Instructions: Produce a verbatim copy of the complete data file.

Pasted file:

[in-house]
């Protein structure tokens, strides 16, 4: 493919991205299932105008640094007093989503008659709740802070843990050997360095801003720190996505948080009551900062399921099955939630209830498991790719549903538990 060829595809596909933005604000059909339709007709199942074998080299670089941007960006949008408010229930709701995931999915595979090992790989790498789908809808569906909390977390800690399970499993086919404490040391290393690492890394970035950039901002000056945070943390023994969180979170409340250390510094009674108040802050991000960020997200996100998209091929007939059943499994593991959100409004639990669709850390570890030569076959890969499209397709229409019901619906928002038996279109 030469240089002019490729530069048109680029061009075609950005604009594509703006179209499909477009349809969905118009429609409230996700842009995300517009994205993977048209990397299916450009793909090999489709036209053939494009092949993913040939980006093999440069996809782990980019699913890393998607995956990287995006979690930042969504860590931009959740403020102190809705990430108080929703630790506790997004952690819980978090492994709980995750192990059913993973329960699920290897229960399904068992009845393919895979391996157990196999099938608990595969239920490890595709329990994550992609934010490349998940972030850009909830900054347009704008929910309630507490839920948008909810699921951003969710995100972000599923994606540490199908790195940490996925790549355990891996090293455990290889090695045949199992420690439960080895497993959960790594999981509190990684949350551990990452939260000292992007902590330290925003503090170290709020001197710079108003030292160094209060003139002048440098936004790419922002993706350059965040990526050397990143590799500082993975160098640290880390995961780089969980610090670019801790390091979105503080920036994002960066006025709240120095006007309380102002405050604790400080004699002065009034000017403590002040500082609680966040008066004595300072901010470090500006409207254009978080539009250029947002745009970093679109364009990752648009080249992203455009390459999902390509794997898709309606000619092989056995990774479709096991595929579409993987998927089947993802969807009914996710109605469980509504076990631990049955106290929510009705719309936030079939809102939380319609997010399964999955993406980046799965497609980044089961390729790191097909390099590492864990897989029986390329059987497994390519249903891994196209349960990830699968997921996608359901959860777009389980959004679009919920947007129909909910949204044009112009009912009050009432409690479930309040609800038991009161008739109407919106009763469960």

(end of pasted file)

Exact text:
[in-house]
């Protein structure tokens, strides 16, 4: 493919991205299932105008640094007093989503008659709740802070843990050997360095801003720190996505948080009551900062399921099955939630209830498991790719549903538990 060829595809596909933005604000059909339709007709199942074998080299670089941007960006949008408010229930709701995931999915595979090992790989790498789908809808569906909390977390800690399970499993086919404490040391290393690492890394970035950039901002000056945070943390023994969180979170409340250390510094009674108040802050991000960020997200996100998209091929007939059943499994593991959100409004639990669709850390570890030569076959890969499209397709229409019901619906928002038996279109 030469240089002019490729530069048109680029061009075609950005604009594509703006179209499909477009349809969905118009429609409230996700842009995300517009994205993977048209990397299916450009793909090999489709036209053939494009092949993913040939980006093999440069996809782990980019699913890393998607995956990287995006979690930042969504860590931009959740403020102190809705990430108080929703630790506790997004952690819980978090492994709980995750192990059913993973329960699920290897229960399904068992009845393919895979391996157990196999099938608990595969239920490890595709329990994550992609934010490349998940972030850009909830900054347009704008929910309630507490839920948008909810699921951003969710995100972000599923994606540490199908790195940490996925790549355990891996090293455990290889090695045949199992420690439960080895497993959960790594999981509190990684949350551990990452939260000292992007902590330290925003503090170290709020001197710079108003030292160094209060003139002048440098936004790419922002993706350059965040990526050397990143590799500082993975160098640290880390995961780089969980610090670019801790390091979105503080920036994002960066006025709240120095006007309380102002405050604790400080004699002065009034000017403590002040500082609680966040008066004595300072901010470090500006409207254009978080539009250029947002745009970093679109364009990752648009080249992203455009390459999902390509794997898709309606000619092989056995990774479709096991595929579409993987998927089947993802969807009914996710109605469980509504076990631990049955106290929510009705719309936030079939809102939380319609997010399964999955993406980046799965497609980044089961390729790191097909390099590492864990897989029986390329059987497994390519249903891994196209349960990830699968997921996608359901959860777009389980959004679009919920947007129909909910949204044009112009009912009050009432409690479930309040609800038991009161008739109407919106009763469960």